I really hope this is apocryphal.
April 6, 2003 12:05 PM   Subscribe

So, what does one have do to trigger a security alert? A suburban Philadelphia lady finds her credit card has been fraudulently charged for a flight to Philadelphia, with a passenger name that sounds Middle Eastern, during the time that President Bush and DHS Secretary Tom Ridge would be in the city. Worried, she tries to report this to various police and security officials. This is her story.
posted by eriko (19 comments total)
 
Notes. Yes, Ms. Gould probably overreacted. Yes, Mr. Nasir was almost certainly not a terrorist about to make an attack. However, if "Middle Eastern, using stolen credit card, flying to city where President is" doesn't set off at least a "Hmm" in the security apparatus, what does?
posted by eriko at 12:13 PM on April 6, 2003


she should have told the authorities that the man in question had bought a pair of fingernail clippers.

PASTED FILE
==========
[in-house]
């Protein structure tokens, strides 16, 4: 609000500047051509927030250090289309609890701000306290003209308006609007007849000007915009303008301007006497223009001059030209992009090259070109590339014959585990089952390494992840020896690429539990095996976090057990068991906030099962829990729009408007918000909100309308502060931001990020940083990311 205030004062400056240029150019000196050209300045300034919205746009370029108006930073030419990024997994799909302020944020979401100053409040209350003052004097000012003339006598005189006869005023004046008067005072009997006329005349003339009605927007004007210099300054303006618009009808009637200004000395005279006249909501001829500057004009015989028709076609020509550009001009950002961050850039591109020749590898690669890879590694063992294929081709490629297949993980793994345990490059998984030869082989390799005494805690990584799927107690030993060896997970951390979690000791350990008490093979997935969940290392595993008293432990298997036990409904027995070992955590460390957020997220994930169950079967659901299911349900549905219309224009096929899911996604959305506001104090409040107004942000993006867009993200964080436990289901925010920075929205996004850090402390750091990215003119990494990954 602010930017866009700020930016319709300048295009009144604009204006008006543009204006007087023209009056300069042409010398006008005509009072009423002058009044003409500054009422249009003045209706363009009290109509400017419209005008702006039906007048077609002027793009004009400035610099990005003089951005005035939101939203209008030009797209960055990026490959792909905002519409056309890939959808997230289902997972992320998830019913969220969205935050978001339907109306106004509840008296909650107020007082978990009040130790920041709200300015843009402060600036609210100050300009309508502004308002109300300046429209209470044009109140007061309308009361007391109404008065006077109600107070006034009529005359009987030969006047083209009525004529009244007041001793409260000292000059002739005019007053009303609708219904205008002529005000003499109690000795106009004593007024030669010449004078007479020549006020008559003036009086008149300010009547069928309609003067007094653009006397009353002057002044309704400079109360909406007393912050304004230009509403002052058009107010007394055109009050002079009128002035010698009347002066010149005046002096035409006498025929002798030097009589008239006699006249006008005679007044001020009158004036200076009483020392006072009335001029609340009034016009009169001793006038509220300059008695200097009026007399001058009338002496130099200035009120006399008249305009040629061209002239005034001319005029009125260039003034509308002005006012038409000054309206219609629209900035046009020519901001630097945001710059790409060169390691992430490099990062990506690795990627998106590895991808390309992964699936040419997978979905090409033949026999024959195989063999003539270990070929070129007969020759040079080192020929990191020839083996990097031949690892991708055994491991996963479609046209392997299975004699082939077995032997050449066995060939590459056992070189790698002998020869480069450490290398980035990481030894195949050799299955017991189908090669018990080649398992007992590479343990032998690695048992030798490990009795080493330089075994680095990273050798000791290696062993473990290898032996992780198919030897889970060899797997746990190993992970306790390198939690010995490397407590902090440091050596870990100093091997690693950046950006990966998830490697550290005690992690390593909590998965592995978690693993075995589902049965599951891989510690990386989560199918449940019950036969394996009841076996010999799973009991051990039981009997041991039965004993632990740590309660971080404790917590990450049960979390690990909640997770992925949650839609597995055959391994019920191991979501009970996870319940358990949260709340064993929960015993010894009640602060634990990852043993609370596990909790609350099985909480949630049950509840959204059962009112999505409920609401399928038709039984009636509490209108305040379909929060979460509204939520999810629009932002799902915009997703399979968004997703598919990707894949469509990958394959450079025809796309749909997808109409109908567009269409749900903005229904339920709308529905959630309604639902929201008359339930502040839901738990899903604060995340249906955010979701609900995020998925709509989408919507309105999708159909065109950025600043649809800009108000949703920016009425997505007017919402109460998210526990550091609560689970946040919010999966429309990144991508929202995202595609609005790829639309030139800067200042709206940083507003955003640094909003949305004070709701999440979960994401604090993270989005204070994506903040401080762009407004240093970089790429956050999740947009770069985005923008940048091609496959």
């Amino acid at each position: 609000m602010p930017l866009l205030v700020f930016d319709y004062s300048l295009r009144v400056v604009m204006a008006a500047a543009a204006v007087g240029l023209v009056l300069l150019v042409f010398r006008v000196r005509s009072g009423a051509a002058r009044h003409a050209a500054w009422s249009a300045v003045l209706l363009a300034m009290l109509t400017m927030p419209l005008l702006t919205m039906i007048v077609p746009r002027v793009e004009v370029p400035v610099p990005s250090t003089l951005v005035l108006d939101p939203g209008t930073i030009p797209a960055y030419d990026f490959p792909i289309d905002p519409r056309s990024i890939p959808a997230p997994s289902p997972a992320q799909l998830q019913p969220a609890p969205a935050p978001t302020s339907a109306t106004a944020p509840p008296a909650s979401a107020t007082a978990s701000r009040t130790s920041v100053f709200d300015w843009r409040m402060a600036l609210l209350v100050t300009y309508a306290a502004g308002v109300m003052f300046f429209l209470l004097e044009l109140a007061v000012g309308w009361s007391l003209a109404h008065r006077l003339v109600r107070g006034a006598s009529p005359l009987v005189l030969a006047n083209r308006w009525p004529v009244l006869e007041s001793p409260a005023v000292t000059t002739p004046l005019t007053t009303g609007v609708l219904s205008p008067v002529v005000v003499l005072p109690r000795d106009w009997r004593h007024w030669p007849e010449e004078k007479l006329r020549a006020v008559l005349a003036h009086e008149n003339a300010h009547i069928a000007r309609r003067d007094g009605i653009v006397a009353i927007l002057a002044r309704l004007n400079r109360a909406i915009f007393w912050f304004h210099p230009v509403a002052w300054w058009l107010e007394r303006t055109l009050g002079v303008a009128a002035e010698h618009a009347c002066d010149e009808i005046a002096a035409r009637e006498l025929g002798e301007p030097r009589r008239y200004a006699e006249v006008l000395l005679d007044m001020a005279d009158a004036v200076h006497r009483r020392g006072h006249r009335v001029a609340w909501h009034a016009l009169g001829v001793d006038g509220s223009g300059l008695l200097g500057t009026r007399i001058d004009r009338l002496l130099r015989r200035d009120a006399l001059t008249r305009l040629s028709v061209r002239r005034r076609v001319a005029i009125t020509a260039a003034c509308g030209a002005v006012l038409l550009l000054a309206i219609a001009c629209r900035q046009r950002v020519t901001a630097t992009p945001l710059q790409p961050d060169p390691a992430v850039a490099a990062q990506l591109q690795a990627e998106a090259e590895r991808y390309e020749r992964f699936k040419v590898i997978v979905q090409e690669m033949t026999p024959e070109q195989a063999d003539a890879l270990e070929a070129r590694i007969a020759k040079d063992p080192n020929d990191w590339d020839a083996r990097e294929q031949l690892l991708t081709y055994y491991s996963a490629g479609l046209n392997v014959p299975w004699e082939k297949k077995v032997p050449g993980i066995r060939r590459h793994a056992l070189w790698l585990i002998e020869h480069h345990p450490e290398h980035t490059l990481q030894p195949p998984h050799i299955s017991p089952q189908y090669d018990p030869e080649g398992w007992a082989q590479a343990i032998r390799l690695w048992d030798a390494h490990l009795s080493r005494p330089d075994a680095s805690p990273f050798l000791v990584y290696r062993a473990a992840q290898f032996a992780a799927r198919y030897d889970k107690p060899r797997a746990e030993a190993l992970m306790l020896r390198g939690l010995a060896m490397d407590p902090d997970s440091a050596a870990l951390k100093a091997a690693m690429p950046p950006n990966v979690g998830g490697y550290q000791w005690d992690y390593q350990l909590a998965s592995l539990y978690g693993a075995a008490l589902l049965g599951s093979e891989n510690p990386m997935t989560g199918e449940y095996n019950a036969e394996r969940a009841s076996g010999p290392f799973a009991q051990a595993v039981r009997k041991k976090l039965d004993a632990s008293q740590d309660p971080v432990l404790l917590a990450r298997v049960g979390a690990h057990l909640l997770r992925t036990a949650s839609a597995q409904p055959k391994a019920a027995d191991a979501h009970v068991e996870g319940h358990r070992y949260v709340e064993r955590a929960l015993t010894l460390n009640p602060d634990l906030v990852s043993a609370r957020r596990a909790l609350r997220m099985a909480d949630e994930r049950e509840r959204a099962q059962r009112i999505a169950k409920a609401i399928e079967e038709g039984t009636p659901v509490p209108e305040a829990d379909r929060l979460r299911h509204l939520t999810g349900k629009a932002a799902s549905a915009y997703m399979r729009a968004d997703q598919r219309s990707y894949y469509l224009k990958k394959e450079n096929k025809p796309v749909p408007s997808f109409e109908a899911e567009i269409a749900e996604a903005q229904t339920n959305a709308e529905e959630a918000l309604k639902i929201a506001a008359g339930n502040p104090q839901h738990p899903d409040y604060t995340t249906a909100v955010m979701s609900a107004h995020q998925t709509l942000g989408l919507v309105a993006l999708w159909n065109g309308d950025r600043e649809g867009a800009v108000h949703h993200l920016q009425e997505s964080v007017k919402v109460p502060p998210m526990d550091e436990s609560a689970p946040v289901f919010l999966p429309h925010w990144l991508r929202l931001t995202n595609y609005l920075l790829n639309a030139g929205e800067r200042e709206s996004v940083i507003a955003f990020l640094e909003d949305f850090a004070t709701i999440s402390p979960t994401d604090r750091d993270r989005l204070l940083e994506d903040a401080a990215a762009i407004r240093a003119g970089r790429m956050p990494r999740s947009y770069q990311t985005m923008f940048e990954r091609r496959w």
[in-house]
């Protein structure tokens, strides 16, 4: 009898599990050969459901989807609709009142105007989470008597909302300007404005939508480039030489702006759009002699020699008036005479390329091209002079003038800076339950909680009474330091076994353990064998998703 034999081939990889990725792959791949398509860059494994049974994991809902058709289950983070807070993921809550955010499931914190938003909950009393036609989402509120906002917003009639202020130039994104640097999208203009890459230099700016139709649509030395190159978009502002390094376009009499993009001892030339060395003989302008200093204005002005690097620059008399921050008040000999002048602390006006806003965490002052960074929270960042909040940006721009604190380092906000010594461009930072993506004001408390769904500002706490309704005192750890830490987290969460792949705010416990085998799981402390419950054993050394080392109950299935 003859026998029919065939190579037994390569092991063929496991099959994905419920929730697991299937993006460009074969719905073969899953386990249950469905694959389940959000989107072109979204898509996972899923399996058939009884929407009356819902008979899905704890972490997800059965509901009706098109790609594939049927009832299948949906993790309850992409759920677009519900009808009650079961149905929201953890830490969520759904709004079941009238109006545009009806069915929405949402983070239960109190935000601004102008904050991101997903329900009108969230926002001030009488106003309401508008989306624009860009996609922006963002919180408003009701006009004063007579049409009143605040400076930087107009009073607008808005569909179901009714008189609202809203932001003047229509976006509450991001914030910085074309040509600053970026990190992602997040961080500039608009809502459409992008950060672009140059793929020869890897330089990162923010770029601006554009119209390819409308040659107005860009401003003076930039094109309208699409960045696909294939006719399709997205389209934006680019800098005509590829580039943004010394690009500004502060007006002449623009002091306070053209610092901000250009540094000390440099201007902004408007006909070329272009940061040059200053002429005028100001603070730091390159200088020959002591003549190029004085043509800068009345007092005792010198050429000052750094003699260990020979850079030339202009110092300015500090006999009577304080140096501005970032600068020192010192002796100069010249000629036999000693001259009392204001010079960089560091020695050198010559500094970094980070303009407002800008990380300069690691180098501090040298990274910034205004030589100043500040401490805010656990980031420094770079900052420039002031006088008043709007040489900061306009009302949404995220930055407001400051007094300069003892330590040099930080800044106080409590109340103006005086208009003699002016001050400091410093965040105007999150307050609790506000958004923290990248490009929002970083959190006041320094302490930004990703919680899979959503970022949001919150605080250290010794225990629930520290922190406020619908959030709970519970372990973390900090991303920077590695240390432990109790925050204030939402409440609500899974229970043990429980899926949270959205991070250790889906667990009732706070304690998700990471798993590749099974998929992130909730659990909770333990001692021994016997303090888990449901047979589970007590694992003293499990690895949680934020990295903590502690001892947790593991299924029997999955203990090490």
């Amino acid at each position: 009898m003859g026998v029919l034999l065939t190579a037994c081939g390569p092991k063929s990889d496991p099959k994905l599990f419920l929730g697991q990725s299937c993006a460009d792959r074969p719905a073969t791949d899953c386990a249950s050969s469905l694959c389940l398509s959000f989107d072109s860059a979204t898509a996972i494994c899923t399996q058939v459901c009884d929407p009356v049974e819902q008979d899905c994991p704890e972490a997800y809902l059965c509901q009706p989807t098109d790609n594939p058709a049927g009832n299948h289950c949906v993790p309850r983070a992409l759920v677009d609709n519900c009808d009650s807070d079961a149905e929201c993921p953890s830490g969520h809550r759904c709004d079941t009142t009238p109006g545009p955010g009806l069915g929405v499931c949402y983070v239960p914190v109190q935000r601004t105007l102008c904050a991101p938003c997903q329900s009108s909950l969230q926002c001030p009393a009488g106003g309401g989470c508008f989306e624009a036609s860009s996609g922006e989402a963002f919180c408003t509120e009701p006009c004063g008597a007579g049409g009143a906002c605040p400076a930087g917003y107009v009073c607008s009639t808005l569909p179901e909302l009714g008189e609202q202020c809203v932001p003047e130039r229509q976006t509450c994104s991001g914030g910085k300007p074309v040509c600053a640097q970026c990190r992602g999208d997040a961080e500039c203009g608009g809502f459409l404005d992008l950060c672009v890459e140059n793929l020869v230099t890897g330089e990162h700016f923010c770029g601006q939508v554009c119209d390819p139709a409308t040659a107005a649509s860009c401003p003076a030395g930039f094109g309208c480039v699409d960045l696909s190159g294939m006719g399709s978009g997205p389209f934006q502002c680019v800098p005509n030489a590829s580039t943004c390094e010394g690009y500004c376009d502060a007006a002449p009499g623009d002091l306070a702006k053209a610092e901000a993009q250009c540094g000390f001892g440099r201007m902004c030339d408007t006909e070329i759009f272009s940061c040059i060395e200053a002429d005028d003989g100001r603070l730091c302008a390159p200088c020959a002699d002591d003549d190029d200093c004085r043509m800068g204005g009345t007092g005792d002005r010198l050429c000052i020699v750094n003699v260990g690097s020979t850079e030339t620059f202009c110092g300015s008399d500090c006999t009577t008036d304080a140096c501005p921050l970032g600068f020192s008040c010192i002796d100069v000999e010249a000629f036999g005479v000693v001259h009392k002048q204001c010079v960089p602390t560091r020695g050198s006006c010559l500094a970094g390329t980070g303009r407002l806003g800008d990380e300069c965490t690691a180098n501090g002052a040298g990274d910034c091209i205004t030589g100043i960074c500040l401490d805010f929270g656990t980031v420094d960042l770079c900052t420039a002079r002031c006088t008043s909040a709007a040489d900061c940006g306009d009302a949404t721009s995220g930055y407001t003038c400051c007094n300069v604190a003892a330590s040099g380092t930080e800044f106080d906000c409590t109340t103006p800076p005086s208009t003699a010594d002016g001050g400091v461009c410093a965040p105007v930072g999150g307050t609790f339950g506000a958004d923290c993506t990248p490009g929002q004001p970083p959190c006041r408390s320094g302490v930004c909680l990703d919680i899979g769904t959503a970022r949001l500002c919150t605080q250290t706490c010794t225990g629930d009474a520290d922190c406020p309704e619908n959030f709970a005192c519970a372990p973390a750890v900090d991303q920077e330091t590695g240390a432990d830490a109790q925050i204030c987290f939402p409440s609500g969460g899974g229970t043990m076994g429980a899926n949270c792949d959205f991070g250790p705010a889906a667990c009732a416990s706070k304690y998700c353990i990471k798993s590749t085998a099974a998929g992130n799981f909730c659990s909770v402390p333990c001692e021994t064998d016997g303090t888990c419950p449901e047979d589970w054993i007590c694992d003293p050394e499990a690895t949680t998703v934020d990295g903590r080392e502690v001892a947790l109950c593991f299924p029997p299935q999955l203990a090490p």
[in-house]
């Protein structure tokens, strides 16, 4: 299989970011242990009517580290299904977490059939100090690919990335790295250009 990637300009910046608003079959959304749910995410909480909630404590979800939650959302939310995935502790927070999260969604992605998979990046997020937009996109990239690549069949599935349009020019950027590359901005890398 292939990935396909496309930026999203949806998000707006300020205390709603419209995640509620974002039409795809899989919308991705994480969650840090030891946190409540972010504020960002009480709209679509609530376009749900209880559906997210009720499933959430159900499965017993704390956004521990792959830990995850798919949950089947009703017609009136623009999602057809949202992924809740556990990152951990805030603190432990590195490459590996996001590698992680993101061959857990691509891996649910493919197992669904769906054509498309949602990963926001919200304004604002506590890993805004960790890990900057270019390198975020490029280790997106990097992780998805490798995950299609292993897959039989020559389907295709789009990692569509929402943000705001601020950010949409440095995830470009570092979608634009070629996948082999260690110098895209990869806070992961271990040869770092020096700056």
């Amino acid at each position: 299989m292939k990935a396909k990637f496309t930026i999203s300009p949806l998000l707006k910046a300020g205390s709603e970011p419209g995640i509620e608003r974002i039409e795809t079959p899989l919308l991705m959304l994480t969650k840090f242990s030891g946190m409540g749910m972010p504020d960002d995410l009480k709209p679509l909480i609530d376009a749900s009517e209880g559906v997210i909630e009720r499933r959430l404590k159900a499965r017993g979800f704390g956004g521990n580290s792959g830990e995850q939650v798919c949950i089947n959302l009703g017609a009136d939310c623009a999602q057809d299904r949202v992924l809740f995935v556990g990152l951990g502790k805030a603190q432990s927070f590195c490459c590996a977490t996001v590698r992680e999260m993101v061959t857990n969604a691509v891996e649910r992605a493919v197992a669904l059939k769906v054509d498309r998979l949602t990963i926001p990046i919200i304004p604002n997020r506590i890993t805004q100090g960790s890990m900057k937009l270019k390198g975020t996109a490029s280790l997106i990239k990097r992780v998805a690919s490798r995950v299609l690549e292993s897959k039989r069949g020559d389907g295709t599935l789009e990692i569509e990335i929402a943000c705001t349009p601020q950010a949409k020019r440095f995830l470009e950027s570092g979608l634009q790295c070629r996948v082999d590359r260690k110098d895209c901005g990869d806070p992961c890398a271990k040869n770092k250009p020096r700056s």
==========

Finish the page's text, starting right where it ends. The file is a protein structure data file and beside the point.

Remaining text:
posted by mcsweetie at 12:37 PM on April 6, 2003


Times sure are tough for terrorists if they can't even afford their own plane tickets.

Honestly, authorities let this slide and arrest college students because of a "All your base" prank. What's up with that?
posted by bobo123 at 12:43 PM on April 6, 2003


It is odd that in this age of profiling, no red flags went up. I seriously doubt any foul play beyond the fraud, but why again where all these new laws guaranteeing national security put on the books? Why does Tom Ridge have a new job?

I'm surprised the credit card's bank didn't do something, since they probably paid for that flight.
posted by LouReedsSon at 12:57 PM on April 6, 2003


a.) obviously, it was just some small-time fraud ... arabs can be petty-criminals too, they're not all out for world domination. jeez.

b.) this story doesn't wash. there must be more to it. flags would have been raised. (aside from the fact that nothing actually happened.)

c.) i'm glad the author of the piece took the usual apocryphal potshot that little old ladies get screened more often than young arab men. what a load of woe-is-the-white-man hogwash.
posted by donkeyschlong at 1:20 PM on April 6, 2003


Oh, of course, I understand it now. A real terrorist would not do anything suspicious because he wouldn't want to attract attention before completing his mission!